Roman army of the late Republic
The Roman army of the late Republic refers to the armed forces deployed by the late Roman Republic from the end of the Social War (91-88 BC) to the establishment of the Roman Empire by Augustus in 30 BC.
The main sources for the army's organisation and practices in this period are the publications De Bello Gallico and De Bello Civili, begun by the Roman general Caius Julius Caesar and finished by his subordinates.
The army of the late Republic constitutes the transition from the Roman army of the mid-Republic (ca. 300-80 BC), which was a temporary levy based on adult male conscription of citizens, to the Imperial Roman army of the Principate, which was a standing, professional force based mainly on volunteer recruitment.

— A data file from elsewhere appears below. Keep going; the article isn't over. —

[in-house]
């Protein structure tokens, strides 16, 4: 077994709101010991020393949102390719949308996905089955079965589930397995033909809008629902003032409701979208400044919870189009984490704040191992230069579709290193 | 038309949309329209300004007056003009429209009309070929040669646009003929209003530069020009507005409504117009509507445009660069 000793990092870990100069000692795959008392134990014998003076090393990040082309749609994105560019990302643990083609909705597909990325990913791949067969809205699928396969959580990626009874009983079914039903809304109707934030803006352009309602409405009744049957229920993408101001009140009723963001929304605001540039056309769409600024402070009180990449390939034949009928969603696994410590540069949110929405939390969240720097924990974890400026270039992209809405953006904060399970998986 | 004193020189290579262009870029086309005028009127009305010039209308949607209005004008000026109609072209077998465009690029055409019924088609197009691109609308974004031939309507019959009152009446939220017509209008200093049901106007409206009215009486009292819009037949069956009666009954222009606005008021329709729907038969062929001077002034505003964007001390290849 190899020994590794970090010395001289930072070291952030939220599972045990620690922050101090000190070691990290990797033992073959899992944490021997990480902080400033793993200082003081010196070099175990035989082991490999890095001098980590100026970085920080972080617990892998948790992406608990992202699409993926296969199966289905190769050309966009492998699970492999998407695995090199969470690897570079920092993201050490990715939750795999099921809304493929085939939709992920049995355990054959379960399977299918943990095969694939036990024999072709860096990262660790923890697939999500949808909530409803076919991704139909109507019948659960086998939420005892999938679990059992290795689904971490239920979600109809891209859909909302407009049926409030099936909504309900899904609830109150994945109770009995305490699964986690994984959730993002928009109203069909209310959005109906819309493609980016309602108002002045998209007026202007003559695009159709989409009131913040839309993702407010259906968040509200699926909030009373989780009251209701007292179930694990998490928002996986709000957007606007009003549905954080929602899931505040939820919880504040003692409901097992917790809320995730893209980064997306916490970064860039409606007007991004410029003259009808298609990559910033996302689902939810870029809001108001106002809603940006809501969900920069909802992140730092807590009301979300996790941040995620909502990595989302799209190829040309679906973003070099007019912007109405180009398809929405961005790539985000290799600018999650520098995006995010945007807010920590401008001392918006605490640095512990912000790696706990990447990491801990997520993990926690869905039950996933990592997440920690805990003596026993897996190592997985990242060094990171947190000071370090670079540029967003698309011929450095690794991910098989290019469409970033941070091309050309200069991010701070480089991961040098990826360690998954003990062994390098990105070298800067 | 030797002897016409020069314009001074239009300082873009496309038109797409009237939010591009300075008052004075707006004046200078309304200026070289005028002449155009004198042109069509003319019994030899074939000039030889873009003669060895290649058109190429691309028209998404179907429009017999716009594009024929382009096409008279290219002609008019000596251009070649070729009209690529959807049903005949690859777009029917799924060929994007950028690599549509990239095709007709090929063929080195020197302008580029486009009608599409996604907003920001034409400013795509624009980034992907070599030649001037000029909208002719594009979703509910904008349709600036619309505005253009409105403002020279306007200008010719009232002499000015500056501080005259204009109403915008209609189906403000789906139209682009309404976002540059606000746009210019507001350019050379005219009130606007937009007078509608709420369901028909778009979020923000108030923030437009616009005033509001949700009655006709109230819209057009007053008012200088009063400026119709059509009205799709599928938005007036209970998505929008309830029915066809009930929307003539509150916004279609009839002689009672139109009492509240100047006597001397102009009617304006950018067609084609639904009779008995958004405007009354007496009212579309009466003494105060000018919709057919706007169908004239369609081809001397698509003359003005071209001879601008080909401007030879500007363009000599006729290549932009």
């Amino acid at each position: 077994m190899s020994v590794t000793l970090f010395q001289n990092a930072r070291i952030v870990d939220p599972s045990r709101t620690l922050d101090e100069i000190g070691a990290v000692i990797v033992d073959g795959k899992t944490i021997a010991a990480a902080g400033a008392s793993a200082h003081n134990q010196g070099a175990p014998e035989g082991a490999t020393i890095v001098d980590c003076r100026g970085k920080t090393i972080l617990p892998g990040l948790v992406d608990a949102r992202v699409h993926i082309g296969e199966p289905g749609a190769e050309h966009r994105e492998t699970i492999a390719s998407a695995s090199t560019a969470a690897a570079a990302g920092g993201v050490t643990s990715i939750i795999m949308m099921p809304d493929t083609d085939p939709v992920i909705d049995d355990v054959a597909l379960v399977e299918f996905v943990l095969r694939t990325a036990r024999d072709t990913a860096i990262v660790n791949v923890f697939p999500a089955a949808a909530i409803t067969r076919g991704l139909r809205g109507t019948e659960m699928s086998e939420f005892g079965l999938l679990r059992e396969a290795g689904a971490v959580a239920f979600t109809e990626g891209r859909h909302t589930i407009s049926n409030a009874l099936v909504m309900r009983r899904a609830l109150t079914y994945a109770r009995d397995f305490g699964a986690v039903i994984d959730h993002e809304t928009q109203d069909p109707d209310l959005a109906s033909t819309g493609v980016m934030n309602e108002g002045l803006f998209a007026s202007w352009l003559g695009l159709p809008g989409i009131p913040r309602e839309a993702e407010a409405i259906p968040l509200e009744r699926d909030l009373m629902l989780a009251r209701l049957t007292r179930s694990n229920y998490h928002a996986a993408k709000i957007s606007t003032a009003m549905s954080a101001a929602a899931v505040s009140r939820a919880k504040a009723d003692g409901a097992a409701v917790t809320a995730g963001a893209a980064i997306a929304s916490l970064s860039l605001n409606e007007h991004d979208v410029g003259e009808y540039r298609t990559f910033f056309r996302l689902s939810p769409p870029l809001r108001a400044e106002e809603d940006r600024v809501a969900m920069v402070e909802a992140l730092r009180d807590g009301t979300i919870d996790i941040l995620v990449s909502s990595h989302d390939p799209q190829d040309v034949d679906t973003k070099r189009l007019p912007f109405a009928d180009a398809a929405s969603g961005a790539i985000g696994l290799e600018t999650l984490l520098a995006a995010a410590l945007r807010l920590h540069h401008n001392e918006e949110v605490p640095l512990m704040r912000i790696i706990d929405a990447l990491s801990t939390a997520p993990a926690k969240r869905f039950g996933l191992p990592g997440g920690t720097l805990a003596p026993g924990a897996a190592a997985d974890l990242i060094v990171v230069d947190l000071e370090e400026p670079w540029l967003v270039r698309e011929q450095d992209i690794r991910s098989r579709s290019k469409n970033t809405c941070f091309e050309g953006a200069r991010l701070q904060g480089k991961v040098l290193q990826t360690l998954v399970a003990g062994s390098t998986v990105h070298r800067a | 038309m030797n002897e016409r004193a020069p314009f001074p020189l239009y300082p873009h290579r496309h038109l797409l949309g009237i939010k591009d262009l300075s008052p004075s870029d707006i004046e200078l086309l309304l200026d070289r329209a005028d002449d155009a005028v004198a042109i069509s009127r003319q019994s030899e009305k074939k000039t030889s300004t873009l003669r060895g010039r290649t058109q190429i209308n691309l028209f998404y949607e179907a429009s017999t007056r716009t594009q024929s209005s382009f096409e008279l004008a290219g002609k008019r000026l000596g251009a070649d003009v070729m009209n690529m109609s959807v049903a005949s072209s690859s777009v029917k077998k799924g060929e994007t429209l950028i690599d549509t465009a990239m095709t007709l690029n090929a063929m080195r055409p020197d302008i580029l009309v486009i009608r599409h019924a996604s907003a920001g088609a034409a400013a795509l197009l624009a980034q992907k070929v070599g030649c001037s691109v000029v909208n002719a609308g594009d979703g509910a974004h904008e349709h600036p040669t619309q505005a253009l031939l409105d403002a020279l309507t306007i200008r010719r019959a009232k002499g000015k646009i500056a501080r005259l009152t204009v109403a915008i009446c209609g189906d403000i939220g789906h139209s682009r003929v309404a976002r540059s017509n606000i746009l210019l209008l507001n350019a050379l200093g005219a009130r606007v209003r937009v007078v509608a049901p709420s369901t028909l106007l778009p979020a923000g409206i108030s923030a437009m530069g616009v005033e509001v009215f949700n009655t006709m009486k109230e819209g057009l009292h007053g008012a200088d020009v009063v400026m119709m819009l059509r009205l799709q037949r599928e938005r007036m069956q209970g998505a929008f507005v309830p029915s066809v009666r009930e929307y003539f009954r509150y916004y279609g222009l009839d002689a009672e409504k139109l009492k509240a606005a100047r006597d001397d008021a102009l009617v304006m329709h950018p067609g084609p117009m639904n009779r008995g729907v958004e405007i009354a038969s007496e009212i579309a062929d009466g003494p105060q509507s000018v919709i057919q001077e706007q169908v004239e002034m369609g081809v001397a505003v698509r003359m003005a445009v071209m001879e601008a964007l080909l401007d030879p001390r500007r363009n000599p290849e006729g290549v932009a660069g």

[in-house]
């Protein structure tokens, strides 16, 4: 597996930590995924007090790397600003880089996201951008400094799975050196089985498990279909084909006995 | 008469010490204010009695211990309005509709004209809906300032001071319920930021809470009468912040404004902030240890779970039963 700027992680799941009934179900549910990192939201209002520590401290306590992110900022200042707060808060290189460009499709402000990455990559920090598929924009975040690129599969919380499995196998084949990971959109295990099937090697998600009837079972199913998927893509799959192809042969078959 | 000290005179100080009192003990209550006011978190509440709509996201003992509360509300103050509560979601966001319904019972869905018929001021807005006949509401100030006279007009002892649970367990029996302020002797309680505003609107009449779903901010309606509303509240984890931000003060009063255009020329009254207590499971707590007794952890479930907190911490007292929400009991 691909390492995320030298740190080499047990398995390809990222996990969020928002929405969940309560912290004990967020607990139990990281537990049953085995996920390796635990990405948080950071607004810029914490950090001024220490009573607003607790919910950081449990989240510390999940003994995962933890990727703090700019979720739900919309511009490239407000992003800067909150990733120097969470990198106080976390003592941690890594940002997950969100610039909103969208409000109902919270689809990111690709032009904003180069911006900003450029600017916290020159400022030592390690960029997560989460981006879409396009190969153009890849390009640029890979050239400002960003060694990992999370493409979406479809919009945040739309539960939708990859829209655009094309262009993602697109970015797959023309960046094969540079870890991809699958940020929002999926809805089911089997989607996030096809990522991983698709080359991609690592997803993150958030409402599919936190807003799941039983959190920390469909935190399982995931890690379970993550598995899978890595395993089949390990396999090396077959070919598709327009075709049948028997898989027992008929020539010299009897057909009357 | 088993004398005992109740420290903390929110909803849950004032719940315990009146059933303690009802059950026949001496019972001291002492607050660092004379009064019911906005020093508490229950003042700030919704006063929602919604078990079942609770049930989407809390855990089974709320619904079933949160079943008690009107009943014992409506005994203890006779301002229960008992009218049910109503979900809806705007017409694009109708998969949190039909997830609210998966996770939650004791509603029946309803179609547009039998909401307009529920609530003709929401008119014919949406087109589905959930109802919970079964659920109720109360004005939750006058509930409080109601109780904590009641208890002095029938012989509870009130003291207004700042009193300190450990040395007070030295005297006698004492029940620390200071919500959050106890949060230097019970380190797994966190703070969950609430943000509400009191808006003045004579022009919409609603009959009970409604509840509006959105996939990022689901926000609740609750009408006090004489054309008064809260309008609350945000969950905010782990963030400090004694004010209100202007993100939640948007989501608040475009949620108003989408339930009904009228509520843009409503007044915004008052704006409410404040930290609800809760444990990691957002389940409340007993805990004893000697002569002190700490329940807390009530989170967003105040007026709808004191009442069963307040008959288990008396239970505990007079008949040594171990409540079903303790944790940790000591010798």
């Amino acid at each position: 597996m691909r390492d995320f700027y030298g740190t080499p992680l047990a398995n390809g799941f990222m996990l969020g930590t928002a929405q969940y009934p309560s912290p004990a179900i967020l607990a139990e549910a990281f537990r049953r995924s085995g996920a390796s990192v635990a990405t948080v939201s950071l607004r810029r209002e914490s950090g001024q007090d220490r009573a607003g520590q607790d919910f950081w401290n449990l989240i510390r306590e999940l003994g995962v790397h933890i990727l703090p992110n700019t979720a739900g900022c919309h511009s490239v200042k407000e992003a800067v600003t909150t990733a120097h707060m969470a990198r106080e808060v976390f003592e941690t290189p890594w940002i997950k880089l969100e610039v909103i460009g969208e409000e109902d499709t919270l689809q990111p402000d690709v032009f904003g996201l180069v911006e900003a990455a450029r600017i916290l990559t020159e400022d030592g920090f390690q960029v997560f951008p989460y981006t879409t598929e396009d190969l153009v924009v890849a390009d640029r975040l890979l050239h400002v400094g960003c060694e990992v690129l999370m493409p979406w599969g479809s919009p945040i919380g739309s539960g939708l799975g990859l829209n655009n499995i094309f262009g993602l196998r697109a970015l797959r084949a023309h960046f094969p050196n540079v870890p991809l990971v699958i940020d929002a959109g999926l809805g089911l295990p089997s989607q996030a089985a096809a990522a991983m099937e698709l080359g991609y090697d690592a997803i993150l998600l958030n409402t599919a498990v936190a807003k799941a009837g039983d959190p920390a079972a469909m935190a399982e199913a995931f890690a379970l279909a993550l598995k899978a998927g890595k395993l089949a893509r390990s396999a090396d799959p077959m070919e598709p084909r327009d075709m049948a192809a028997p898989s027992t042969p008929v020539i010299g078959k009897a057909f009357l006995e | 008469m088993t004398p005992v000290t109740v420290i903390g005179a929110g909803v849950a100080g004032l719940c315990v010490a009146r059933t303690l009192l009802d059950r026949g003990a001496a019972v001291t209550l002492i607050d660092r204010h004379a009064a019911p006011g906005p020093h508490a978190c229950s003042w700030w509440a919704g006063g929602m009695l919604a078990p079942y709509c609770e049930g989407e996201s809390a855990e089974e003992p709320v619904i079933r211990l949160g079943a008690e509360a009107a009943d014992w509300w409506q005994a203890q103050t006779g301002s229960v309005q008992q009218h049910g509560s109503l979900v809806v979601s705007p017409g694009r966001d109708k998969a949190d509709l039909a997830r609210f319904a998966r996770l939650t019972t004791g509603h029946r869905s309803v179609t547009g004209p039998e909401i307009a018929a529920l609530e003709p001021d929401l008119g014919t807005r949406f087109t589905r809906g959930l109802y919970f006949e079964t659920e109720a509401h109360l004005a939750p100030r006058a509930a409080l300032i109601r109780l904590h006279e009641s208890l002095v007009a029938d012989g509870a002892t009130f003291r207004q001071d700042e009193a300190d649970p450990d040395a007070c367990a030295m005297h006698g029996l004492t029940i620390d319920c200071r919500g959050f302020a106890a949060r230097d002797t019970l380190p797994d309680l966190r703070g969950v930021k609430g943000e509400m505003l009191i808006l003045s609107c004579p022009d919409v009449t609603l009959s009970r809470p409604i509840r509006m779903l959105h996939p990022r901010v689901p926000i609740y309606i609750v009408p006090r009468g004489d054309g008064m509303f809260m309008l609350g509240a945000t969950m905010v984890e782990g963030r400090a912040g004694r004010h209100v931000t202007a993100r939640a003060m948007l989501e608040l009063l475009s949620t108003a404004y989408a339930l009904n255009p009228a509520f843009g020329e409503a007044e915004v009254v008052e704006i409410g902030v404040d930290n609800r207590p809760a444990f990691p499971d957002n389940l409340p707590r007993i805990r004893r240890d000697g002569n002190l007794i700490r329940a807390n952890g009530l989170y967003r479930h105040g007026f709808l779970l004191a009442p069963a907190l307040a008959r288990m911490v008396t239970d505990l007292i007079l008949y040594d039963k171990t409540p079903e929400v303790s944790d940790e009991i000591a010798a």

After the end of the Social War in 88 BC, all of Rome's Italian socii ("allies") were granted full Roman citizenship, ending the dual structure of legions alongside non-citizen alae. The latter were abolished, and the Italian allies were henceforth recruited into the legions. The non-Italian allies that had long fought for Rome (e.g. Gallic and Numidian cavalry) continued to serve alongside the legions but remained irregular units under their own leaders.
- Roman army
- Roman army of the mid-Republic
- Imperial Roman army
- Structural history of the Roman military
- Campaign history of the Roman military
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